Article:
In Finland, one of the greatest gifts an expecting mother receives is not from a friend or loved one — it comes from the government. Commonly referred to as a “baby box,” the Finnish government sends every mother a collection of basic needs for a baby’s first year, packaged inside a box that even doubles as an infant’s bed. What’s more, if a mother chooses to buy her own baby gear, the government provides grant money instead of the baby box. Not only is this public benefit essential for mothers who may find themselves unprepared financially, but it is also a positive encouragement from the government, giving a sense of security to a woman who may really need it.
Regina Yunghans of Odeedoh recently pointed to a post over on Mothering.com, in which Michele Simeon, a new American mother living in Finland, shares her experience of welcoming a baby into a foreign country. After learning about Finland’s baby boxes, Simeon eagerly awaited the delivery: “I pounced on my daughter Hilla’s baby box like it was the biggest, best Christmas present I’d ever received — that is, after hauling it uphill during a heat wave, eight months of pregnant belly weighing me down.” Filled with breast pads for mom, bibs, snowsuits and towels, Hilla was well-prepared for her first 6-months, including the harsh, impending winter. Though she outgrew many of the items by the time she was seven months old, Hilla grew into other outfits, and continued to make use of the box’s contents on a daily basis. An inventory of the 2010 baby box can be found here.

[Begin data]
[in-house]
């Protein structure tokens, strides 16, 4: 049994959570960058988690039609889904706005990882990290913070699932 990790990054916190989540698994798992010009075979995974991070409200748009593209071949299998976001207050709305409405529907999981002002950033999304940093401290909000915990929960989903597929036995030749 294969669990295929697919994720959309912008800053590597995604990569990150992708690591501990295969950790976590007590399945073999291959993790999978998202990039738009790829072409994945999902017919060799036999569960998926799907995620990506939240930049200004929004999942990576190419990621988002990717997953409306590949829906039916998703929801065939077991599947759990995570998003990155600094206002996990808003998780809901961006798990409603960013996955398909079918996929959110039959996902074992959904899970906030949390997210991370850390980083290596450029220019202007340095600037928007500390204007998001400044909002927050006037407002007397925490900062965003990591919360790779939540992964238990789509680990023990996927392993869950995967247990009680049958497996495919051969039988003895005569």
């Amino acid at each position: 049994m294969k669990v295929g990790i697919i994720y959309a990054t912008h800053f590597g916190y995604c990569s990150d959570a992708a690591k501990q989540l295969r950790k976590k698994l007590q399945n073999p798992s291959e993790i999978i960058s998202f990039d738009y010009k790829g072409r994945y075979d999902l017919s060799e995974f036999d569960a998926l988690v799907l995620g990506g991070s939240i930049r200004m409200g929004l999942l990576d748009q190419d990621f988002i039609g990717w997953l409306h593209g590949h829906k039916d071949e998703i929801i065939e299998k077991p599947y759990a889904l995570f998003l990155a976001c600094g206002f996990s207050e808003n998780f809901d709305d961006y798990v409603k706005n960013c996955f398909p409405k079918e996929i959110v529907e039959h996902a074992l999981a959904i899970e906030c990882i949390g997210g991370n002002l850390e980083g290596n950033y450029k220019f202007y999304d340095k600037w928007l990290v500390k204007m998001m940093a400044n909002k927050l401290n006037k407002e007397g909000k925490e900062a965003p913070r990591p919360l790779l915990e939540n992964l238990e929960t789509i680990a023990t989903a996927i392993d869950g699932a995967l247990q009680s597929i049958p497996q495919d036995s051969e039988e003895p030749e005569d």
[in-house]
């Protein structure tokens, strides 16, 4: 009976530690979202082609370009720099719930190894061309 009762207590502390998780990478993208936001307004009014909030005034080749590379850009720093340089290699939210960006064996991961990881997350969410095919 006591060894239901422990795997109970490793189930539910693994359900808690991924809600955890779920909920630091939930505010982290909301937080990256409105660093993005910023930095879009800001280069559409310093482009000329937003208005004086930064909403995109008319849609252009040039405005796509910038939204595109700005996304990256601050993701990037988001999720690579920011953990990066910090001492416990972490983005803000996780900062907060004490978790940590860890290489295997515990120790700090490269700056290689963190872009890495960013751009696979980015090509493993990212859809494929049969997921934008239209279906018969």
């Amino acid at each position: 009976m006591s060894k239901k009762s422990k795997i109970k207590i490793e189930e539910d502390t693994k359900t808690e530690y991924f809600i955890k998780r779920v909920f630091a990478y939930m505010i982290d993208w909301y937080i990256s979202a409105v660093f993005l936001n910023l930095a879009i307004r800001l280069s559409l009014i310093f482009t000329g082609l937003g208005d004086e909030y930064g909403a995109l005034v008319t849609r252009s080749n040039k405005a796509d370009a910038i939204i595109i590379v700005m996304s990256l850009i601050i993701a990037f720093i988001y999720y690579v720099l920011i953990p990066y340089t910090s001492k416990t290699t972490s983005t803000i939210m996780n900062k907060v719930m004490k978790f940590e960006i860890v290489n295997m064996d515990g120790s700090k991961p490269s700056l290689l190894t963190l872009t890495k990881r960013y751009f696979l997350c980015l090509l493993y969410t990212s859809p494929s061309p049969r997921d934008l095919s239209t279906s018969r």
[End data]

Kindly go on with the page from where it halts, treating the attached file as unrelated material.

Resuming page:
I can’t help but be a little jealous of Finnish parents, not just because they get a free box of cool goodies, but that their government greets every one of its new citizens with a gift that symbolizes a commitment toward its future leaders. “While the box alone cannot create material equality for all babies born in [Finland], it is only one of many benefits designed to give children a good, fair start to life,” explains Simeon. For a new parent, such a vote of confidence from the government can do wonders in maintaining a positive attitude in child rearing. When I look around my own community, I do observe many public benefits for children, but nothing quite as unique as the baby box. Would such a gift from the government translate to other countries, and if so, what would it look like?